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The National Information Infrastructure: Agenda for Action

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Citation Edit

Albert Gore, Information Infrastructure Task Force, The National Information Infrastructure: Agenda for Action, 58 Fed. Reg. 49025-01, 1993 WL 365171 (Sept. 21, 1993) (full-text).

Overview Edit

On September 15, 1993, the Clinton Administration released an "Agenda for Action" for the National Information Infrastructure. The report described the role of the federal government in promoting the development of the telecommunications and information infrastructure by the private sector, and in ensuring that all Americans had access to that infrastructure. That infrastructure would connect the nation's businesses, residences, schools, health care facilities and public information providers through advanced, interactive, high-speed networks.

The report noted that the NII encompasses a wide range of equipment including cameras, scanners, keyboards, telephones, fax machines, computers, switches, compact disks, video and audio tape, cable, wire, satellites, optical fiber transmission lines, microwave nets, televisions, monitors, and printers. All of these would be interconnected "in a technologically neutral manner so that no one industry will be favored over any other."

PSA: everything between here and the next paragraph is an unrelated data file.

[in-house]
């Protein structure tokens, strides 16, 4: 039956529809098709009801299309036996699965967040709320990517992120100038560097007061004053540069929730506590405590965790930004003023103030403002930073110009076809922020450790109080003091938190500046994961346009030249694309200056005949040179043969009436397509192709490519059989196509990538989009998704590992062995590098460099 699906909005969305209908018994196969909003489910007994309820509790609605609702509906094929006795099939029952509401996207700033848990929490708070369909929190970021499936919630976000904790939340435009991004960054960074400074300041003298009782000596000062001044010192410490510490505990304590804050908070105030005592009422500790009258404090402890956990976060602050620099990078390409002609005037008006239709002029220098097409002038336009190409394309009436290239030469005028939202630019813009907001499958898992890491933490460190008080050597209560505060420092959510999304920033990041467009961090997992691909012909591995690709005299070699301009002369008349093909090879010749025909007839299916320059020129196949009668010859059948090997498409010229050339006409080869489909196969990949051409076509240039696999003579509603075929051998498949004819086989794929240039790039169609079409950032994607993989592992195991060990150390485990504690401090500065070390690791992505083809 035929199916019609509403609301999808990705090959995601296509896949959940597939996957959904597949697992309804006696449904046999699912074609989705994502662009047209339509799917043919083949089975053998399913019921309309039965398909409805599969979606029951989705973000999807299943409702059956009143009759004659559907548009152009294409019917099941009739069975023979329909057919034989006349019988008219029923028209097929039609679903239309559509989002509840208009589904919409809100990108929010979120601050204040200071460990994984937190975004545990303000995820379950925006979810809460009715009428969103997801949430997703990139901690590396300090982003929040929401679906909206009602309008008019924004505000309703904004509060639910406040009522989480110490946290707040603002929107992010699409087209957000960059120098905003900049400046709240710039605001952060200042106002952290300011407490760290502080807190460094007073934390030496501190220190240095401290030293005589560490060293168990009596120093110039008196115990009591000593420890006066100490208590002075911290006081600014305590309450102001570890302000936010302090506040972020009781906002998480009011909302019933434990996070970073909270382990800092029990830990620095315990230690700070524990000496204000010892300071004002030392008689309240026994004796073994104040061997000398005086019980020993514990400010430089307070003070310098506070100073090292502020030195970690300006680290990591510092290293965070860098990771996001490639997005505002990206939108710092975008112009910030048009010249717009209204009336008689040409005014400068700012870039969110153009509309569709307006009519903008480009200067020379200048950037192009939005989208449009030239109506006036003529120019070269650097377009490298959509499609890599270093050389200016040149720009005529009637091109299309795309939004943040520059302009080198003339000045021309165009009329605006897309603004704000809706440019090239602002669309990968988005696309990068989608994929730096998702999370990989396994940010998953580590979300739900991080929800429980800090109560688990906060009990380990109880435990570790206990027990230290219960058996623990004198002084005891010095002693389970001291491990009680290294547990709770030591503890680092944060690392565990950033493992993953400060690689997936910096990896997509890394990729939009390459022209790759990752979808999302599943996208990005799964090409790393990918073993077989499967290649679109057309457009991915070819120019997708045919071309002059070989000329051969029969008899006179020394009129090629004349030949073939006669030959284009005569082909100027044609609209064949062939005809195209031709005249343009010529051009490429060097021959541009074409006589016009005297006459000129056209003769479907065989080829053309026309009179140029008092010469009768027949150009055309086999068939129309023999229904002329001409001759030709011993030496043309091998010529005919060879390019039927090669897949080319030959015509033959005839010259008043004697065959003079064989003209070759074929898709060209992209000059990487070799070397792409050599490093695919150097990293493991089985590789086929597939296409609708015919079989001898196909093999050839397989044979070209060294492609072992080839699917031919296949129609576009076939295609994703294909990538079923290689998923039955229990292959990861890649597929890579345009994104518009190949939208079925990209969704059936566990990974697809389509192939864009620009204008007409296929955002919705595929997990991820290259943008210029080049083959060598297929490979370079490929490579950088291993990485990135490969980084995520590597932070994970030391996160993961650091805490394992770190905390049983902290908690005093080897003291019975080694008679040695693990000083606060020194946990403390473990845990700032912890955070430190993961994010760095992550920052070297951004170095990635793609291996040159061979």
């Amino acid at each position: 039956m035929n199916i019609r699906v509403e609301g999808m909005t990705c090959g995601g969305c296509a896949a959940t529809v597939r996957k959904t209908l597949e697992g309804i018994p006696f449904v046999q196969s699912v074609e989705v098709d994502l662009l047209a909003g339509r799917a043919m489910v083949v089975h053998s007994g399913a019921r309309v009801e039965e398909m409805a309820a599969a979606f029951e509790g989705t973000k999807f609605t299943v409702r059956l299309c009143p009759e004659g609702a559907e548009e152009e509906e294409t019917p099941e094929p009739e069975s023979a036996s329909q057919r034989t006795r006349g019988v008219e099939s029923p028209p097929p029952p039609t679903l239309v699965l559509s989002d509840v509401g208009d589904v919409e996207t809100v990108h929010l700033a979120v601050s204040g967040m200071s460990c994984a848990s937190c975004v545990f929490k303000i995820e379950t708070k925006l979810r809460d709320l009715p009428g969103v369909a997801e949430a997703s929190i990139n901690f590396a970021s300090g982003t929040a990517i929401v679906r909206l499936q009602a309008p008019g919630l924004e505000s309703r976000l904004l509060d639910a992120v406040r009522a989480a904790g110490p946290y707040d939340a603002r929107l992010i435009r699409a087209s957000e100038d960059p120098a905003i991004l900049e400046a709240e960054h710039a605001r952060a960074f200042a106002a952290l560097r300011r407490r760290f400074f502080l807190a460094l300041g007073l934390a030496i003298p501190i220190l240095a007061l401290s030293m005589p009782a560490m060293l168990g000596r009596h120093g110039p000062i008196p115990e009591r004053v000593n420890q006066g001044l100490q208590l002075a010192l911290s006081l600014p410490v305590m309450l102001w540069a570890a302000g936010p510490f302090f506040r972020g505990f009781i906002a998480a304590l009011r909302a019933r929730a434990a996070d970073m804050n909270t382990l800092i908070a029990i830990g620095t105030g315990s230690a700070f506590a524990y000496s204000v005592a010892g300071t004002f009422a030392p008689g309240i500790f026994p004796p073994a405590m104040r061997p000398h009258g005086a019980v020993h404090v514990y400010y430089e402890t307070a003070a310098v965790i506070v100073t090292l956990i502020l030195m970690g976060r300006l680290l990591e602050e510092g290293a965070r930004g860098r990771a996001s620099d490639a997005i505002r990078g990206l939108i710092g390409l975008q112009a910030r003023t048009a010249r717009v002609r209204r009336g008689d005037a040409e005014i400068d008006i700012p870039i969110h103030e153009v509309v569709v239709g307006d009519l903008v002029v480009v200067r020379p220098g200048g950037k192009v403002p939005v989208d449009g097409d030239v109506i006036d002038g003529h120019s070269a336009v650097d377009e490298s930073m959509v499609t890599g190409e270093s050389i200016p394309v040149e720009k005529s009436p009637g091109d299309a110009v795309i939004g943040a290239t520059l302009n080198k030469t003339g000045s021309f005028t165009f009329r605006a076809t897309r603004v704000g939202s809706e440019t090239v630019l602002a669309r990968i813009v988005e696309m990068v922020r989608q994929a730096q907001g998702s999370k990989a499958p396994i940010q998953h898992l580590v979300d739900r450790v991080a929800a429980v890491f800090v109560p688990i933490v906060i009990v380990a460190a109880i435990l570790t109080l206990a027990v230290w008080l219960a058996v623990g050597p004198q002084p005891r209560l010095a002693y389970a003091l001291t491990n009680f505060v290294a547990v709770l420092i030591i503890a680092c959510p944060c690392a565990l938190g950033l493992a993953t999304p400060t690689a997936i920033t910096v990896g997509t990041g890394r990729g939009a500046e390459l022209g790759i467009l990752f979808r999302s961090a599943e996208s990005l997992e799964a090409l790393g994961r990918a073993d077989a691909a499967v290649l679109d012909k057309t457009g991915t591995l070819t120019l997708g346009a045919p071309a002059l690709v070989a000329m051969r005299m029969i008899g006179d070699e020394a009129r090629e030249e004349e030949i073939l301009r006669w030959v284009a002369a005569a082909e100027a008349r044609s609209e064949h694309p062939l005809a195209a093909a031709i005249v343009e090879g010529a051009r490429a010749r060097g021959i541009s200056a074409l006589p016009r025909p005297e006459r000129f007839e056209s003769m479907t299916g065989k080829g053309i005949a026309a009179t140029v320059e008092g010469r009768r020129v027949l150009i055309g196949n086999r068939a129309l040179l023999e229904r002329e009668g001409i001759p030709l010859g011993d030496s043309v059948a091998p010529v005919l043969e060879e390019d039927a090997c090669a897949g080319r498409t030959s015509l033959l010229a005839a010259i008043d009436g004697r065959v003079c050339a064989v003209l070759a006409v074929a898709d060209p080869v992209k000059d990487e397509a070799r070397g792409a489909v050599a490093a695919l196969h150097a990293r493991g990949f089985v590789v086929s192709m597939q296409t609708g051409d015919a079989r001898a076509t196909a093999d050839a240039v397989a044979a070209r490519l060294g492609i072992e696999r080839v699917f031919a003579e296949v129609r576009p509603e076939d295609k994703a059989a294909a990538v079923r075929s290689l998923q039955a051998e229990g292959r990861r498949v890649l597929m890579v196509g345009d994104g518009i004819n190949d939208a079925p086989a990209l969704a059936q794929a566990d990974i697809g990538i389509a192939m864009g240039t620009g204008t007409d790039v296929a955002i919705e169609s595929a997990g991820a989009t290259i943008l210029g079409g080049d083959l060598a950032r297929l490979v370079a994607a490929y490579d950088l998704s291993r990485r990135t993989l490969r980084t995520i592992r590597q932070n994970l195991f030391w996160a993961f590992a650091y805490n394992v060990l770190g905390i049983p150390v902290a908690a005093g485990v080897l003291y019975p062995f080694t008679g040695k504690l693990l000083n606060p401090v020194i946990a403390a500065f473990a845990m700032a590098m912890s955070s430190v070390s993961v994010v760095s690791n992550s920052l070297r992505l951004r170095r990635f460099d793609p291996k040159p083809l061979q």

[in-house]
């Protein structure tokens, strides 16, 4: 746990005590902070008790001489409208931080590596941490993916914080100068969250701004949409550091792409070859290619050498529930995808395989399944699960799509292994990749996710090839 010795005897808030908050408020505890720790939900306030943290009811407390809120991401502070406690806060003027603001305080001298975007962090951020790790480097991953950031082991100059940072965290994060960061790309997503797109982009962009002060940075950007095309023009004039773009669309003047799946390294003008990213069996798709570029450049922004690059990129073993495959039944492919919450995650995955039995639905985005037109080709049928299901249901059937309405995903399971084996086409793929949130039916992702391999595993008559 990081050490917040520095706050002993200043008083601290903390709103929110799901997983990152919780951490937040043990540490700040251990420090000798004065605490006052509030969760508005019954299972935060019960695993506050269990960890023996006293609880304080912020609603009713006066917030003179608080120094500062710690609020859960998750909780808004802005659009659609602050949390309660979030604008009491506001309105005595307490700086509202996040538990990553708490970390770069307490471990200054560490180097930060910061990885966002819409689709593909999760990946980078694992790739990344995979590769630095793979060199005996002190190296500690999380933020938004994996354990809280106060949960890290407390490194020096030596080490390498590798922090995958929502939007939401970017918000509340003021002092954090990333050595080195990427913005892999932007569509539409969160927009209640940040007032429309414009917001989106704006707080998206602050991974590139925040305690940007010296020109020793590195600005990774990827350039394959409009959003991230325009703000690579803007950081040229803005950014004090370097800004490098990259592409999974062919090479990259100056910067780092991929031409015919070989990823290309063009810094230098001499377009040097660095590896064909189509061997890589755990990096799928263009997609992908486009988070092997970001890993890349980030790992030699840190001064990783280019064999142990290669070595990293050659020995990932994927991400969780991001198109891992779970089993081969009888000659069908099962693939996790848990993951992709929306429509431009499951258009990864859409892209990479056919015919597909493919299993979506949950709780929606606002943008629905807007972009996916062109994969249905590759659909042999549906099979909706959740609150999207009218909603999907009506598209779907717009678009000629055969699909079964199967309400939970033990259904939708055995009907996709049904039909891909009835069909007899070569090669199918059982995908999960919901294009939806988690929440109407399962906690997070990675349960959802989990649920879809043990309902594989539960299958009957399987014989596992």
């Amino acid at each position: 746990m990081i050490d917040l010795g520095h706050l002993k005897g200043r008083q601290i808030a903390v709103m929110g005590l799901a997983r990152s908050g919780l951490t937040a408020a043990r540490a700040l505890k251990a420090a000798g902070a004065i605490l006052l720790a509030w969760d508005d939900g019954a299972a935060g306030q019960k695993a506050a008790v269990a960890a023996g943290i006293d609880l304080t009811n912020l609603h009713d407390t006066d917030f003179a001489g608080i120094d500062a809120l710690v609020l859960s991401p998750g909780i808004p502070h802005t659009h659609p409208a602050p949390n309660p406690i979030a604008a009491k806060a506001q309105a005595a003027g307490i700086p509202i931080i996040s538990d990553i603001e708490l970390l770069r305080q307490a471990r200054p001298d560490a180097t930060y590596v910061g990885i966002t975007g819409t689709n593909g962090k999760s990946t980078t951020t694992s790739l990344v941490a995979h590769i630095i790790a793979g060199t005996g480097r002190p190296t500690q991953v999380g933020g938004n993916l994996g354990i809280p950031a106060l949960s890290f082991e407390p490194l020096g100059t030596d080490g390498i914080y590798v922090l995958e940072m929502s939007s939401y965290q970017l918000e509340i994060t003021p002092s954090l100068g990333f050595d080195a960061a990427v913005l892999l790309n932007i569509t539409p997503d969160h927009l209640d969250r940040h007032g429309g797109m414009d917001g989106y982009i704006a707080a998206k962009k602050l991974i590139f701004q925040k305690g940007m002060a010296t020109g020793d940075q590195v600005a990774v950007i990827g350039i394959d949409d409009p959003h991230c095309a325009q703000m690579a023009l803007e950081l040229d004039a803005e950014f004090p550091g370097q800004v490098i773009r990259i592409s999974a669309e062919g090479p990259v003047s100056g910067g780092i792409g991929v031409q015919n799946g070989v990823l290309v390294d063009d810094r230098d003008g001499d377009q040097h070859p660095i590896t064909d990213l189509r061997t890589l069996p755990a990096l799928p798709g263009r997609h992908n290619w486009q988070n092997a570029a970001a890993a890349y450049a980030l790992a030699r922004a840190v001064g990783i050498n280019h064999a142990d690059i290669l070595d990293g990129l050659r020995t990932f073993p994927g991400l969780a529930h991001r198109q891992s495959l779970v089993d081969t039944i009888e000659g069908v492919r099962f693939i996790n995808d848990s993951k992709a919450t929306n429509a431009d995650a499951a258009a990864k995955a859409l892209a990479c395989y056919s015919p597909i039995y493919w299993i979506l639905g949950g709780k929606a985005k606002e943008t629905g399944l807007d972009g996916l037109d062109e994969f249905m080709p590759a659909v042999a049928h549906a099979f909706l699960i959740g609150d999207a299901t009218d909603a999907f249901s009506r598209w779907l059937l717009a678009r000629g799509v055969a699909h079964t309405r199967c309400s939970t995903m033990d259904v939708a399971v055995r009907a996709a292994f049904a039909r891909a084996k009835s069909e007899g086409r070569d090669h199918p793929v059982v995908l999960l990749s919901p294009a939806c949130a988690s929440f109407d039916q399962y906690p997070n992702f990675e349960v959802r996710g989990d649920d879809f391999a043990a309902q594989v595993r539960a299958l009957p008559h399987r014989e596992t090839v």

The report also pointed out anticipated economic benefits of the NII, and outlined major applications.

Principles Edit

The "Agenda for Action" originally identified nine principles that would guide the NII initiative:

(1) promote private sector investment;
(2) extend universal service — ensure that information is available to all at affordable prices;
(3) promote technological innovation and new applications;
(4) promote seamless, interactive, user-driven operation;
(5) ensure Information security and network reliability;
(6) improve management of spectrum;
(7) protect intellectual property rights;
(8) coordinate with other levels of government and other nations; and
(9) provide access to government information and improve procurement.

These nine principles were collapsed to five: encourage private investment; provide and protect competition; provide "open access"; avoid creating information "haves and have nots"; and encourage flexible and responsive Government action.

Source Edit

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